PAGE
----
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Growth in tea export price

The average price has climbed to Rs 226.85 per kilo, which is around 11% more than the average price in 2018

By Avijit Sinha in Siliguri
  • Published 22.12.19, 2:16 AM
  • Updated 22.12.19, 2:16 AM
  • 2 mins read
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A tea garden in the Darjeeling hills Telegraph picture

The export of Indian tea to countries across the globe has remained steady in the first 10 months of 2019 compared to last year, along with a rise in the average price they fetched.

From January to October this year, the average price has climbed to Rs 226.85 per kilo, which is around 11 per cent more than the average price of Rs 205.47 per kilo Indian tea fetched in 2018.

“It is good that the exports have remained steady in the current year and there has been a marginal increase in prices. This would surely help the industry. But going by the quantity, we are still lagging behind the target of exporting around 300 kilos of tea. There has been a steady rise in production, particularly in the small tea sector,” said Bijoygopal Chakraborty, the president of the Confederation of Indian Small Tea Growers’ Associations (Cista).

In 2018, the total quantity of tea exported till October was 208.36 million kilos. This year, 206.69 million kilos have been exported during the same period, according to data available with the Tea Board of India.

Although the export has remained steady, there has been however, a change in the buying pattern.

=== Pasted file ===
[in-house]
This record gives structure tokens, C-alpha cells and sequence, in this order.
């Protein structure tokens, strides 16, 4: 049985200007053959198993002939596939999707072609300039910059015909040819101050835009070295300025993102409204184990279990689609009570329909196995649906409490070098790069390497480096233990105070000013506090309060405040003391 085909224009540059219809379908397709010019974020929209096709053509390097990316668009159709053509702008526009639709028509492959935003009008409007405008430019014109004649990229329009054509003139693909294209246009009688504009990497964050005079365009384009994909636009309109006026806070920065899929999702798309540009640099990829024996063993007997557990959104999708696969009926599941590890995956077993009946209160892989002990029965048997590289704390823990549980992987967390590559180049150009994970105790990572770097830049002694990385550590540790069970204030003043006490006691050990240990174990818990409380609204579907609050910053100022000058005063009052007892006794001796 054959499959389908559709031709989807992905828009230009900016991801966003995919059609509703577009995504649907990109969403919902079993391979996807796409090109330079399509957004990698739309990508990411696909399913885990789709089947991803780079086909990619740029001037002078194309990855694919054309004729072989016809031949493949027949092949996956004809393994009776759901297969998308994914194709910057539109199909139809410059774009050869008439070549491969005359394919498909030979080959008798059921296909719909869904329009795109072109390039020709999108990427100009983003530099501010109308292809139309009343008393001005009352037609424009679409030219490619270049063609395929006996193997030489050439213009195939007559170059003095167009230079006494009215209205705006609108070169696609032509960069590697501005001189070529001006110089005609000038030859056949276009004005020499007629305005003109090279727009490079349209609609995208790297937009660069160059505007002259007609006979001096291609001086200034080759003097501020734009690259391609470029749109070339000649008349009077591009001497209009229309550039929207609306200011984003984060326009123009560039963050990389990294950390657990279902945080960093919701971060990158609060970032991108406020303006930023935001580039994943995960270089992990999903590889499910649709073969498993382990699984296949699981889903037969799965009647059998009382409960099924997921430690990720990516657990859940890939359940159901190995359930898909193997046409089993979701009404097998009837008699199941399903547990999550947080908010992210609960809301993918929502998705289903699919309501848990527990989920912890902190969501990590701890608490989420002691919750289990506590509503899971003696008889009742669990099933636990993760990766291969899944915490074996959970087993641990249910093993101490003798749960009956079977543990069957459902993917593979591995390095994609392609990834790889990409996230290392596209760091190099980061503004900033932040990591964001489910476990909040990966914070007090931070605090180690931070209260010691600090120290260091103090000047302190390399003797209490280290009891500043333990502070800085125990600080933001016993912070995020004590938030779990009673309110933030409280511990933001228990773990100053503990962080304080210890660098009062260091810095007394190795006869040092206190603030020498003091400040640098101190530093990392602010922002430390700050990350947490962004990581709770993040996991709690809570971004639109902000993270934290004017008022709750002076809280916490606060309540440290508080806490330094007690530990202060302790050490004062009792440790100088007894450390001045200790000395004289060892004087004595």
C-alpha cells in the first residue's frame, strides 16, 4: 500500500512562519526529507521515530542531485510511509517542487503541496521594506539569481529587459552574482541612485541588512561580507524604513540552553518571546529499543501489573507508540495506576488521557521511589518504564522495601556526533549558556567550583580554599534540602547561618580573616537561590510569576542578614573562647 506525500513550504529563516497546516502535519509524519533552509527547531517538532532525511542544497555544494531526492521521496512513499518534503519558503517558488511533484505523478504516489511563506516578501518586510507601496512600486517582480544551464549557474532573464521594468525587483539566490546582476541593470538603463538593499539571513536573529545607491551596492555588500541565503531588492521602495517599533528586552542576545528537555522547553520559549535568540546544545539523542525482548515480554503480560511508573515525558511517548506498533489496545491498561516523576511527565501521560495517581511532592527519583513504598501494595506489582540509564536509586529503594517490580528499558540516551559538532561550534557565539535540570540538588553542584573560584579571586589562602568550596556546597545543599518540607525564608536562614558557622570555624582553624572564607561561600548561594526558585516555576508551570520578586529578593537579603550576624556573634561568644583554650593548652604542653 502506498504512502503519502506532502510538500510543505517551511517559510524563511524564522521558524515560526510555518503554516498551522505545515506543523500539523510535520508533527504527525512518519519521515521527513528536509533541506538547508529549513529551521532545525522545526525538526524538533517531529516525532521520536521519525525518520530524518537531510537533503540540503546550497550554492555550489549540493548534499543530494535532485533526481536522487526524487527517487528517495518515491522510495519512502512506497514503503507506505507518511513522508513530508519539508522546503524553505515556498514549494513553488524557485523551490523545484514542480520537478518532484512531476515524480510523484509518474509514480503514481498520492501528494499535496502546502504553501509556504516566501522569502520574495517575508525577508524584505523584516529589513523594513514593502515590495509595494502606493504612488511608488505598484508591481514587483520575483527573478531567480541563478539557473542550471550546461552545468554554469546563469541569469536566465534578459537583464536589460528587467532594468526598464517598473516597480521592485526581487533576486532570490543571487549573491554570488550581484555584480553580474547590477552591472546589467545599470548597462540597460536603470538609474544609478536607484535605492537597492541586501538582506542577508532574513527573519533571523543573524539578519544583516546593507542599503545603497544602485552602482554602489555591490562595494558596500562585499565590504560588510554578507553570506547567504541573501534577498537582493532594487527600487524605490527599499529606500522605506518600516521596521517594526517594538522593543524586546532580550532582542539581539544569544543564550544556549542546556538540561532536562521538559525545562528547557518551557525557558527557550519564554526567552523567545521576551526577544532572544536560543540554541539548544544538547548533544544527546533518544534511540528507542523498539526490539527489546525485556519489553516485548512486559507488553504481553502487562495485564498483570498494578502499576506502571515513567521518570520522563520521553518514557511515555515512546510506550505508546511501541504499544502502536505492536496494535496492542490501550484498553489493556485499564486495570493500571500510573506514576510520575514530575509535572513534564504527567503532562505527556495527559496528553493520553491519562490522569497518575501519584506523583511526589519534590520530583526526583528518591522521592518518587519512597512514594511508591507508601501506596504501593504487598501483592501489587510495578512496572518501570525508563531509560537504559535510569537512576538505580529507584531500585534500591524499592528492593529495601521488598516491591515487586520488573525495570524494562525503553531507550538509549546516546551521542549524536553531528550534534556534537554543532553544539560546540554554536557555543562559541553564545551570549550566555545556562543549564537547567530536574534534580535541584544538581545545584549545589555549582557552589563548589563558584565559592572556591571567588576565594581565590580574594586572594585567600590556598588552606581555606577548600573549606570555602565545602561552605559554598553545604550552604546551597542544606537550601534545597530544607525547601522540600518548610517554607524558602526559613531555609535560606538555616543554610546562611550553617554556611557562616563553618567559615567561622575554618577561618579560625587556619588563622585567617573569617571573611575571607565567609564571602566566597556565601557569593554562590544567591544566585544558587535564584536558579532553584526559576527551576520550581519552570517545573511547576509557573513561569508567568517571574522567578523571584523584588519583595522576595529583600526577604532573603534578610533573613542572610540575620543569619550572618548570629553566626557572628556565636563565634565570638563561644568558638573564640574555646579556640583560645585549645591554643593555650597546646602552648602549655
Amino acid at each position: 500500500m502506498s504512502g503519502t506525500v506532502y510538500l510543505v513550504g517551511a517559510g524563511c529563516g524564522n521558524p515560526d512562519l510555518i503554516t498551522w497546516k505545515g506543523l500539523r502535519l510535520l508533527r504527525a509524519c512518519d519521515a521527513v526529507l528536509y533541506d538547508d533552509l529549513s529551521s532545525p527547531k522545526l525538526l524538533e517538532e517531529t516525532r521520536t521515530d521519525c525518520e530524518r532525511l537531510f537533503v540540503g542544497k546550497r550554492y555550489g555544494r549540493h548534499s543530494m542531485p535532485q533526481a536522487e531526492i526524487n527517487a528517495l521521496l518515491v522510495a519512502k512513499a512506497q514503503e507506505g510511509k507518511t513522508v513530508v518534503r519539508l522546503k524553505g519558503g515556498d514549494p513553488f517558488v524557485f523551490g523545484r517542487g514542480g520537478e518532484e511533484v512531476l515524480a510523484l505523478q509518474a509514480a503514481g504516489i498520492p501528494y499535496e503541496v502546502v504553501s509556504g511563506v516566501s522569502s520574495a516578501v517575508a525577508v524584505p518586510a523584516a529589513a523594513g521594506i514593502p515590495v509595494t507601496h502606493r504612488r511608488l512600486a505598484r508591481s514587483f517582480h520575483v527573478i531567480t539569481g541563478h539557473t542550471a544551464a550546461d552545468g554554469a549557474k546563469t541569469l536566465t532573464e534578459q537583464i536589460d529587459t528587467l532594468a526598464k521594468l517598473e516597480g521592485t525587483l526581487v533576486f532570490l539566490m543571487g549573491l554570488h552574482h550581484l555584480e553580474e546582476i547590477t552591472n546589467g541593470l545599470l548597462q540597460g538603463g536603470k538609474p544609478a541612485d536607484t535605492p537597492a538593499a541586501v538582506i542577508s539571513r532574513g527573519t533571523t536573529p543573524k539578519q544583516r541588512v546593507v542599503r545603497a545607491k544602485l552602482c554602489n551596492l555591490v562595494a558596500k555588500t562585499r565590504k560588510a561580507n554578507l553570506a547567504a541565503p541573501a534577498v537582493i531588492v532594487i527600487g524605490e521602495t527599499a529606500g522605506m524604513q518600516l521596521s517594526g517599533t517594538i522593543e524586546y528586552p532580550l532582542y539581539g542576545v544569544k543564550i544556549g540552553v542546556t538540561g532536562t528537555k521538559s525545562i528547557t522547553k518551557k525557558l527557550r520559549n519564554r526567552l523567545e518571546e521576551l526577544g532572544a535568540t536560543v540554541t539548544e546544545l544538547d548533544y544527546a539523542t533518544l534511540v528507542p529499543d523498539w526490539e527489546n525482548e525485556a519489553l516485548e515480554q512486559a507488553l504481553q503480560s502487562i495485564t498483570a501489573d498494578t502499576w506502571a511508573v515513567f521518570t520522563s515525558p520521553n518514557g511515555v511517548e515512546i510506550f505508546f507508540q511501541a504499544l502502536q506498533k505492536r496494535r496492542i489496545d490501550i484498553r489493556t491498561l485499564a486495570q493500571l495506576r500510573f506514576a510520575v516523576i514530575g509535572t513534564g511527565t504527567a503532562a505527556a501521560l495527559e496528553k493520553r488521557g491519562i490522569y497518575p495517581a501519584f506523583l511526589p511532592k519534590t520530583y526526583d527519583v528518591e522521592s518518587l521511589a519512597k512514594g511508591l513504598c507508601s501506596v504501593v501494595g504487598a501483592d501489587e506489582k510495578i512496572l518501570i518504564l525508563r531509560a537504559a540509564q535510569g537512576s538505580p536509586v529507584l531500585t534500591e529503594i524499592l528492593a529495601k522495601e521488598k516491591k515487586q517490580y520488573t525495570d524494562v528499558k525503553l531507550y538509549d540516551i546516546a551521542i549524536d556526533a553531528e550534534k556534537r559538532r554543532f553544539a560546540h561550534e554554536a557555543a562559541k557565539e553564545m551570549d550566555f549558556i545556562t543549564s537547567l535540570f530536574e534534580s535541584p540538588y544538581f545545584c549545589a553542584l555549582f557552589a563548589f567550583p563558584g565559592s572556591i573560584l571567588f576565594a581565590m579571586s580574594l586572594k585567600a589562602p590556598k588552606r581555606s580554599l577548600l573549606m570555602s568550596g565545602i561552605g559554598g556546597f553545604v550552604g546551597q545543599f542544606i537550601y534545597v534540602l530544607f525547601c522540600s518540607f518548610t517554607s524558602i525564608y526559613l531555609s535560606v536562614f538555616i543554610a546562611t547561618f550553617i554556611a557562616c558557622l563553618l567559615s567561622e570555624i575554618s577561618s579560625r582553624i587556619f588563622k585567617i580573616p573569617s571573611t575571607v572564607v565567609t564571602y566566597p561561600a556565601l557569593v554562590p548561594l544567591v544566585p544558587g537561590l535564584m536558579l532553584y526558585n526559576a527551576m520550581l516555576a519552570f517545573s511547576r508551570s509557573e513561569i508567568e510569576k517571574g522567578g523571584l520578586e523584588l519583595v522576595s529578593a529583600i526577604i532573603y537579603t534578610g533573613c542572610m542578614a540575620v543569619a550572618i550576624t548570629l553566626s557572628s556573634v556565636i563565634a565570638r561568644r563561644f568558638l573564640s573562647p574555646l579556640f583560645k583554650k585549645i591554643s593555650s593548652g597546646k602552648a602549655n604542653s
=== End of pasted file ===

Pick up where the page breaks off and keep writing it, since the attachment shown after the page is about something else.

“The initiatives taken to export more tea to countries like Iran have worked because there has been a surge in export of Indian tea to the country. Also, the export has increased in the US and also in Bangladesh over last year,” said Sumit Ghosh, the secretary of the Terai branch of the Tea Association of India.

However, the quantity of tea exported to some other countries such as the UK, Kazakhstan, Russia, UAE, Pakistan and Sri Lanka has declined over the past year.

“The current trend of exports indicates that we might end up close to 240 million kilos or so at the end of this year. But we must simultaneously keep in mind that a number of other countries like Sri Lanka, Kenya and Vietnam, which have started producing tea of late, are steadily gaining overseas markets. That is why, consistent promotion of Indian tea and maintenance of quality are necessary,” said a tea planter based in Siliguri.

To ensure that tea produced in India is of proper quality, the Tea Board has taken a new initiative since last year. The board has announced cut-off dates for plucking to stop in the gardens and for it to recommence in the next season.

“This is because during winter, fresh leaves stop coming in tea bushes. There are reports that tea is still produced with whatever leaves are available in the gardens. Such a practice was affecting the quality of tea,” the planter added.

During this period (January to October 2019) the highest average price that has been paid for Indian tea by any country is Ireland. During these 10 months, only 1.34 million kilos of tea have been exported, with the average price being Rs 641.34 per kilo, sources said.